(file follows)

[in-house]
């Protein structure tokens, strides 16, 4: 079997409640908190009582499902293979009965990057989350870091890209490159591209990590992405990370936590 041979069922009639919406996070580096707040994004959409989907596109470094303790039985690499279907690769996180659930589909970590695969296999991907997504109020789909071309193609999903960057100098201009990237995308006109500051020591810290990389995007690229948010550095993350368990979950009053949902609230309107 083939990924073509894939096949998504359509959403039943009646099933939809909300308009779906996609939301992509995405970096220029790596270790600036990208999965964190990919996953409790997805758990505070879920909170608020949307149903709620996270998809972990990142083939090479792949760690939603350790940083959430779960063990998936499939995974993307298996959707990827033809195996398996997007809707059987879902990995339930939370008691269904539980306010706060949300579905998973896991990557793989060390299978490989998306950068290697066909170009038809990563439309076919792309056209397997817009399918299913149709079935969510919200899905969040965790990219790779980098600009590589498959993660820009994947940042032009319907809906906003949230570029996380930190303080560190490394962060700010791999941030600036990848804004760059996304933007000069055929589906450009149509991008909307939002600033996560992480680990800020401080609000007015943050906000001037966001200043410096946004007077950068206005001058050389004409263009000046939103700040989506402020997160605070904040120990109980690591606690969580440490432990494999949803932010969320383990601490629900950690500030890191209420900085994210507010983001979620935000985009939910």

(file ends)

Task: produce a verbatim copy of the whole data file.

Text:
[in-house]
């Protein structure tokens, strides 16, 4: 079997409640908190009582499902293979009965990057989350870091890209490159591209990590992405990370936590 041979069922009639919406996070580096707040994004959409989907596109470094303790039985690499279907690769996180659930589909970590695969296999991907997504109020789909071309193609999903960057100098201009990237995308006109500051020591810290990389995007690229948010550095993350368990979950009053949902609230309107 083939990924073509894939096949998504359509959403039943009646099933939809909300308009779906996609939301992509995405970096220029790596270790600036990208999965964190990919996953409790997805758990505070879920909170608020949307149903709620996270998809972990990142083939090479792949760690939603350790940083959430779960063990998936499939995974993307298996959707990827033809195996398996997007809707059987879902990995339930939370008691269904539980306010706060949300579905998973896991990557793989060390299978490989998306950068290697066909170009038809990563439309076919792309056209397997817009399918299913149709079935969510919200899905969040965790990219790779980098600009590589498959993660820009994947940042032009319907809906906003949230570029996380930190303080560190490394962060700010791999941030600036990848804004760059996304933007000069055929589906450009149509991008909307939002600033996560992480680990800020401080609000007015943050906000001037966001200043410096946004007077950068206005001058050389004409263009000046939103700040989506402020997160605070904040120990109980690591606690969580440490432990494999949803932010969320383990601490629900950690500030890191209420900085994210507010983001979620935000985009939910």